An emerging body of research demonstrates that creative performance on both divergent and convergent thinking tasks can be improved if the effects of fixation are mitigated by setting a task aside, such as through breaks, distractions, or interruptions (Jett & George, 2003). Breaks are purported to free individuals from their fixated mindset by ‘‘reducing the ‘recency’ value of inappropriate strategies” (Ochse, 1990, p. 198). For example, brief breaks during brainstorming sessions can increase the number and variety of ideas generated (Kohn & Smith, 2011; Paulus & Brown, 2003). Sim- ilarly, performance on convergent thinking tasks (e.g., the RAT) improves as the break time between attempts is increased because cognitive fixation ‘‘wears off” over time (Smith & Blankenship, 1991).
The scholars then developed a set of experiments to examine the impact of "task switching" - i.e. setting aside a particular task to perform some other work. They found that, "Participants who continually alternated back and forth between two creativity tasks outperformed both participants who switched between the tasks at their discretion and participants who attempted one task for the first half of the allotted time before switching to the other task for the second half."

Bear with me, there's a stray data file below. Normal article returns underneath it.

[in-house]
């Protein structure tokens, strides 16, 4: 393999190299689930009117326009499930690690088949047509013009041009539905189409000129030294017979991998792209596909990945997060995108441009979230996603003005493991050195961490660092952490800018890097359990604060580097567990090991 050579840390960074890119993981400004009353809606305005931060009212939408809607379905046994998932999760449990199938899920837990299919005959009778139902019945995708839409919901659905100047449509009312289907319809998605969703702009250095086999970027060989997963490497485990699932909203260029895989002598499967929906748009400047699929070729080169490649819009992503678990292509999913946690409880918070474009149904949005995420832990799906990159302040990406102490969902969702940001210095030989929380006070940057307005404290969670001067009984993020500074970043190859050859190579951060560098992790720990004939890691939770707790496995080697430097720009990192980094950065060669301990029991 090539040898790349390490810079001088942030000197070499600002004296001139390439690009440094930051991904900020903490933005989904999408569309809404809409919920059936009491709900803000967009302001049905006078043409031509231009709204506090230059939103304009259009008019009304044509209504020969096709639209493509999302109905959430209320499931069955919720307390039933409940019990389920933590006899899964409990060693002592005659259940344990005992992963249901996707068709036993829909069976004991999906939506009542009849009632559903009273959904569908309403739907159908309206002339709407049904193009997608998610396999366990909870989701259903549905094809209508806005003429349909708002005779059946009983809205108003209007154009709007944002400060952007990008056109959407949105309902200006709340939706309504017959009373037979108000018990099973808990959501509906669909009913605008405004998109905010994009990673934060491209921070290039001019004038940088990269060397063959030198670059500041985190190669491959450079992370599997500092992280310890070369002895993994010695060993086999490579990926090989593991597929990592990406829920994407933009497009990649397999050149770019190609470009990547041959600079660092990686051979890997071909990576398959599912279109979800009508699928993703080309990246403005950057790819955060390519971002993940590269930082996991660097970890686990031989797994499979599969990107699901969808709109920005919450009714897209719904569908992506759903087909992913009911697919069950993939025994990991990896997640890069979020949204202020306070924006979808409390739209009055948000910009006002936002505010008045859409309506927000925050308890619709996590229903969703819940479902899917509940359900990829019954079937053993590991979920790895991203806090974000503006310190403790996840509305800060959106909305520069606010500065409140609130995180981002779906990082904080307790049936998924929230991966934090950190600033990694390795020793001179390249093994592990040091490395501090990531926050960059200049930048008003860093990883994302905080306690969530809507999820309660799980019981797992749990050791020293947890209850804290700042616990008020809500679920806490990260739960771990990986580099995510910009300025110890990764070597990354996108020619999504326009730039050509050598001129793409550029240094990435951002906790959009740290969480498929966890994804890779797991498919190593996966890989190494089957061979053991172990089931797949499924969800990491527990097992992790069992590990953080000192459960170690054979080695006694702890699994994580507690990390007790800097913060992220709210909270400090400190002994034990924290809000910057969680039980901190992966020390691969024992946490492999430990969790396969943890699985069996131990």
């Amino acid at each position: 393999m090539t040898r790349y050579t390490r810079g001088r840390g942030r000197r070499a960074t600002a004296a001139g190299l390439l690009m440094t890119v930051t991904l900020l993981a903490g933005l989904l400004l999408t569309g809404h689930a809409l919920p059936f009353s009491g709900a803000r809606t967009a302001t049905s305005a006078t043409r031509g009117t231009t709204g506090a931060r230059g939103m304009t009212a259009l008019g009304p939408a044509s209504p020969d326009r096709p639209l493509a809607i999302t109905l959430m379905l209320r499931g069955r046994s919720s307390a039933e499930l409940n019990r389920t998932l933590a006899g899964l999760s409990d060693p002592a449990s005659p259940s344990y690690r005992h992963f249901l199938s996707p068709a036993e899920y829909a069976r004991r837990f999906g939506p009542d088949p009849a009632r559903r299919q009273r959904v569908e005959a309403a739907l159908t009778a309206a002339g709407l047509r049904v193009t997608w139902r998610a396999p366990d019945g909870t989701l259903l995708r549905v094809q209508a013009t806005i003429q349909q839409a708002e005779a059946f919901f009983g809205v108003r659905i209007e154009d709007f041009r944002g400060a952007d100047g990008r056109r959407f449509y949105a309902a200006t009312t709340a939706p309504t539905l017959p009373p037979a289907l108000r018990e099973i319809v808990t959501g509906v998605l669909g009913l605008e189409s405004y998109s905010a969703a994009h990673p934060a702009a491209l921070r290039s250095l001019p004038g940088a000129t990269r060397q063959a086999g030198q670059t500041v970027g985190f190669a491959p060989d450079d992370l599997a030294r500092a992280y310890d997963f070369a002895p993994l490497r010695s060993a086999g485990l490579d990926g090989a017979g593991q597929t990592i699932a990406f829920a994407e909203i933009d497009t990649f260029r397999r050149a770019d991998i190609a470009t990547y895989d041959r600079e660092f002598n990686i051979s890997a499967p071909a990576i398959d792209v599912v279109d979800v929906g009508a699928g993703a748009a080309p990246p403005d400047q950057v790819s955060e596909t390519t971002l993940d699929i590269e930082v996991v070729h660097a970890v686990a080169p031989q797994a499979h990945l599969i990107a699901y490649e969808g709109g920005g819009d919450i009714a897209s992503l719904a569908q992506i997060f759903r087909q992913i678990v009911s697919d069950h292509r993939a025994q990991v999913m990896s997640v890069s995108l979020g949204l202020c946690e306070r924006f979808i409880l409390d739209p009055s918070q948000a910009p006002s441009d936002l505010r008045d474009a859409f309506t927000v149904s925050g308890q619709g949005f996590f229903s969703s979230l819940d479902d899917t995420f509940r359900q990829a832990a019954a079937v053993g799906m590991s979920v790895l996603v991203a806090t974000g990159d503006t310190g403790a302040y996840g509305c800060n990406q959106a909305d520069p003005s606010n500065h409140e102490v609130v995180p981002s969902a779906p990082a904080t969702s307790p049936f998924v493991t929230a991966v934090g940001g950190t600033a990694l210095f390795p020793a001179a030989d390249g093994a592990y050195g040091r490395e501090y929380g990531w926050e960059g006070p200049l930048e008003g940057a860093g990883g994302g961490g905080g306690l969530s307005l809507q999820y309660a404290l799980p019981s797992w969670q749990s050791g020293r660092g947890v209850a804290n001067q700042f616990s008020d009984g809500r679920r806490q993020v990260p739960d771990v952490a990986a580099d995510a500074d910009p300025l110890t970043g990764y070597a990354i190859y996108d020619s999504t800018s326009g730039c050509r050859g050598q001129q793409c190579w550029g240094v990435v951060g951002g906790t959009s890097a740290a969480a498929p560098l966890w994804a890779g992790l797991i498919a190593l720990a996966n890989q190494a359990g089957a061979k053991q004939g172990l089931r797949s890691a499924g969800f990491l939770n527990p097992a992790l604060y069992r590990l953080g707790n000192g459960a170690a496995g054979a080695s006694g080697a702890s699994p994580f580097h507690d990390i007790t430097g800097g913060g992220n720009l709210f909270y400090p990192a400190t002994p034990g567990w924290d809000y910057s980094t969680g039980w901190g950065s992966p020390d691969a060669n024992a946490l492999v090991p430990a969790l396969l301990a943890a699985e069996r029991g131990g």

Note that the study does not justify rampant multi-tasking on the part of employees. Creative problem-solving still involves a willingness to focus on a particular problem intensely for a period of time. However, the ability to step away from time to time can be very effective. Note, though, that the task switching worked best when it wasn't left to the discretion of the research subjects. That's an interesting finding. It means that team leaders may want to take responsibility for thinking carefully about to either schedule some task switching into creative work, or intervening when they feel appropriate to give people a break from their focus on a particular problem.